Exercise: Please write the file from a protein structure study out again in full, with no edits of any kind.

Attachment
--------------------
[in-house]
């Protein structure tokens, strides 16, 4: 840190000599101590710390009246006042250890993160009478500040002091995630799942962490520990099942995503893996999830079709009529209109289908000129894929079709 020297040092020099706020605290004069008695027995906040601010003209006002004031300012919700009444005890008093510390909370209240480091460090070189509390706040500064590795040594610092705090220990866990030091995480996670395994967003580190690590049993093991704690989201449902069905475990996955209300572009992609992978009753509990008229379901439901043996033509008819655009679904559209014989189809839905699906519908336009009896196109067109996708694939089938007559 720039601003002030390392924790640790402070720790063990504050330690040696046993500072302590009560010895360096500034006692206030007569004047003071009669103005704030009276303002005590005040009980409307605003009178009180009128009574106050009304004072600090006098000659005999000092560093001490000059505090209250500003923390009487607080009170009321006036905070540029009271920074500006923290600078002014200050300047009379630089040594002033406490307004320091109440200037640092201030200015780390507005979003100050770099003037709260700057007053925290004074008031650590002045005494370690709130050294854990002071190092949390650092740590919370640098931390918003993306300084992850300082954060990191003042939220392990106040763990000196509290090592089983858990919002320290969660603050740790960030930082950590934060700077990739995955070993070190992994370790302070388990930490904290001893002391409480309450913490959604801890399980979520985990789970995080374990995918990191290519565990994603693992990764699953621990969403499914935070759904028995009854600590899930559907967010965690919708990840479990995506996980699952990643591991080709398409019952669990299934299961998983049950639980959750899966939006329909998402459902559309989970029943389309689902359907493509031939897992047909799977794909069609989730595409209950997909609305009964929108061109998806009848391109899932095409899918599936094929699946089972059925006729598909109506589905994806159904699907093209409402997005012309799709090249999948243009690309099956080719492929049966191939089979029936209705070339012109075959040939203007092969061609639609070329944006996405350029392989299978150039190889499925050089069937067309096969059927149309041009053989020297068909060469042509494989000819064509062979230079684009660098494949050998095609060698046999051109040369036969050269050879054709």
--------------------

[in-house]
């Protein structure tokens, strides 16, 4: 840190000599101590710390009246006042250890993160009478500040002091995630799942962490520990099942995503893996999830079709009529209109289908000129894929079709 020297040092020099706020605290004069008695027995906040601010003209006002004031300012919700009444005890008093510390909370209240480091460090070189509390706040500064590795040594610092705090220990866990030091995480996670395994967003580190690590049993093991704690989201449902069905475990996955209300572009992609992978009753509990008229379901439901043996033509008819655009679904559209014989189809839905699906519908336009009896196109067109996708694939089938007559 720039601003002030390392924790640790402070720790063990504050330690040696046993500072302590009560010895360096500034006692206030007569004047003071009669103005704030009276303002005590005040009980409307605003009178009180009128009574106050009304004072600090006098000659005999000092560093001490000059505090209250500003923390009487607080009170009321006036905070540029009271920074500006923290600078002014200050300047009379630089040594002033406490307004320091109440200037640092201030200015780390507005979003100050770099003037709260700057007053925290004074008031650590002045005494370690709130050294854990002071190092949390650092740590919370640098931390918003993306300084992850300082954060990191003042939220392990106040763990000196509290090592089983858990919002320290969660603050740790960030930082950590934060700077990739995955070993070190992994370790302070388990930490904290001893002391409480309450913490959604801890399980979520985990789970995080374990995918990191290519565990994603693992990764699953621990969403499914935070759904028995009854600590899930559907967010965690919708990840479990995506996980699952990643591991080709398409019952669990299934299961998983049950639980959750899966939006329909998402459902559309989970029943389309689902359907493509031939897992047909799977794909069609989730595409209950997909609305009964929108061109998806009848391109899932095409899918599936094929699946089972059925006729598909109506589905994806159904699907093209409402997005012309799709090249999948243009690309099956080719492929049966191939089979029936209705070339012109075959040939203007092969061609639609070329944006996405350029392989299978150039190889499925050089069937067309096969059927149309041009053989020297068909060469042509494989000819064509062979230079684009660098494949050998095609060698046999051109040369036969050269050879054709």